Dealing with Disappointment
Sometimes reality falls short of your expectations. You think you nailed an interview, but the job offer goes to another candidate. You’re excited about a new love interest you met online, but you realize you have little in common as soon as you meet face to face.
Setbacks are a part of life, but how you respond to them can soften the blow. Try these 3 strategies for dealing with disappointment…
1. Avoid Exaggerating
We often make disappointments seem bigger than they are. Remove unnecessary stress from your life by keeping things in perspective.
Use these strategies to avoid seeing your disappointments as bigger than they really are:
- Embrace change. When you have your heart set on a particular outcome, you may forget that the effects are likely to be short-lived. What seems like a major loss today could be insignificant in 6 months.
- Stay calm. Any discomfort is easier to bear when you try to stay composed. Take a deep breath or go for a walk outside. Give yourself time to process what’s happening instead of reacting automatically.
- Depersonalize the situation. You can wind up feeling ashamed when you interpret a disappointment as being a reflection on yourself. Resist the urge to take it personally.
- Be specific. Overgeneralizing is another hazard. Tell yourself that this is a single temporary event rather than a permanent downward spiral.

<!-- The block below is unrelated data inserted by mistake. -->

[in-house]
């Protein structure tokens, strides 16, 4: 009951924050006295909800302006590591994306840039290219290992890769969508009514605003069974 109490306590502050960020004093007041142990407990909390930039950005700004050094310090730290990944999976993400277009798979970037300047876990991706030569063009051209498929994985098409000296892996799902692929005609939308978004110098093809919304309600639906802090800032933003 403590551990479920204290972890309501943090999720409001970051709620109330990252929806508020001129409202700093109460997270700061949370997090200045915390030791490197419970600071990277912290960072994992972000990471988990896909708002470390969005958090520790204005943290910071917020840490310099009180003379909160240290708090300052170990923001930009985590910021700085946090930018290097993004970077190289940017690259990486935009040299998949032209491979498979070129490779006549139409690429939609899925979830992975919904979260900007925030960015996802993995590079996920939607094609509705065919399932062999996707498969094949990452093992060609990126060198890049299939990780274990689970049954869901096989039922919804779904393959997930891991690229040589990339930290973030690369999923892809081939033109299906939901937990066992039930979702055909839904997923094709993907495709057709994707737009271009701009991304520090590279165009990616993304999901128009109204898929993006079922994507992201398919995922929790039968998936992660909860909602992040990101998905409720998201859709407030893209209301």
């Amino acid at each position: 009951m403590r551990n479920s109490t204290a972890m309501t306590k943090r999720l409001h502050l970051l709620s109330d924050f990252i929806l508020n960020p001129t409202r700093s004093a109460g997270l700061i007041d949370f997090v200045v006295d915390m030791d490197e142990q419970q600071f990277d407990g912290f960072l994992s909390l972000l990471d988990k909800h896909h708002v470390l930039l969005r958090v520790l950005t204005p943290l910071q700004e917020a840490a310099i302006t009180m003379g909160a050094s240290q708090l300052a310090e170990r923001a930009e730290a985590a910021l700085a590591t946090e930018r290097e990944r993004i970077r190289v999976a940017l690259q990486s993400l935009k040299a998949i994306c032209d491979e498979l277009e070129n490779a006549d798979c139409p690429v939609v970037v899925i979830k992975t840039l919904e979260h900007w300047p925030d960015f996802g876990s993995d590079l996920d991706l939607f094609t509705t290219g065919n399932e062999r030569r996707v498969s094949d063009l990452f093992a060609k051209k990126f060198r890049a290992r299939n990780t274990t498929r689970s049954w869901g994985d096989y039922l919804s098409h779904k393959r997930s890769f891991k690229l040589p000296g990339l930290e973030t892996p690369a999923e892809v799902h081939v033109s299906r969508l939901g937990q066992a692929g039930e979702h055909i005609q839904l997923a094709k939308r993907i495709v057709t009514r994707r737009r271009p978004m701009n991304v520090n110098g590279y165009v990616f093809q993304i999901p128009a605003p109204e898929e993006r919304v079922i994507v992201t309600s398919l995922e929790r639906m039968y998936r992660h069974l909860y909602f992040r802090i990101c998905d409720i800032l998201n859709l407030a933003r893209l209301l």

2. Moving On
Fear of disappointment can sometimes become so intense that it holds you back from taking risks. You’ll have a more fulfilling life if you can persevere even when things turn out differently than you hoped.
These actions will help you move on from disappointment:
- Start small. Bouncing back from small reversals will teach you skills you can apply to tougher challenges. Be grateful for opportunities to practice.
- Learn from experience. There are other lessons too. Disappointments can teach you more about yourself and what you really want out of life. You can use them to clarify your goals.
- Find motivation. Living through an experience you don’t want to repeat gives you an incentive to change. This could be what you need to point you in a more positive direction.
- Take control. While you want to avoid dwelling excessively on the past, there are helpful questions you can ask yourself. Determine what you could have done differently, so you’ll be prepared for similar situations.
- Build your confidence. Believing in yourself protects you from becoming overwhelmed. Think positive, take care of yourself, and keep adding to your knowledge and skills.
- Cultivate support. Having family and friends that you can count on for encouragement and reassurance helps too. Spend time with your loved ones and be open to honest feedback.
- Seek counseling. If a past traumatic event is holding you back, help is available. Talking with a therapist could give you new insights and coping skills.
3. Adjust Your Expectations
Are you seething with resentment because others let you down? You may be sabotaging yourself by holding onto unrealistic expectations that are too high or too low.
Consider these ideas:
- Check your defenses. Fear could be the reason why you expect too much from others. Ending relationships because you feel disappointed protects you from having to reveal yourself or build true intimacy.
- Know your worth. On the other hand, you may be dissatisfied because you’re investing too much in relationships with little reciprocity. A healthy amount of give and take is a reasonable expectation.
- Advocate for yourself. Maybe your relationships are basically sound, but it would help to work on your communications. Assuming that others can read your mind sets you up for disappointment. Practice asking for what you need tactfully and directly.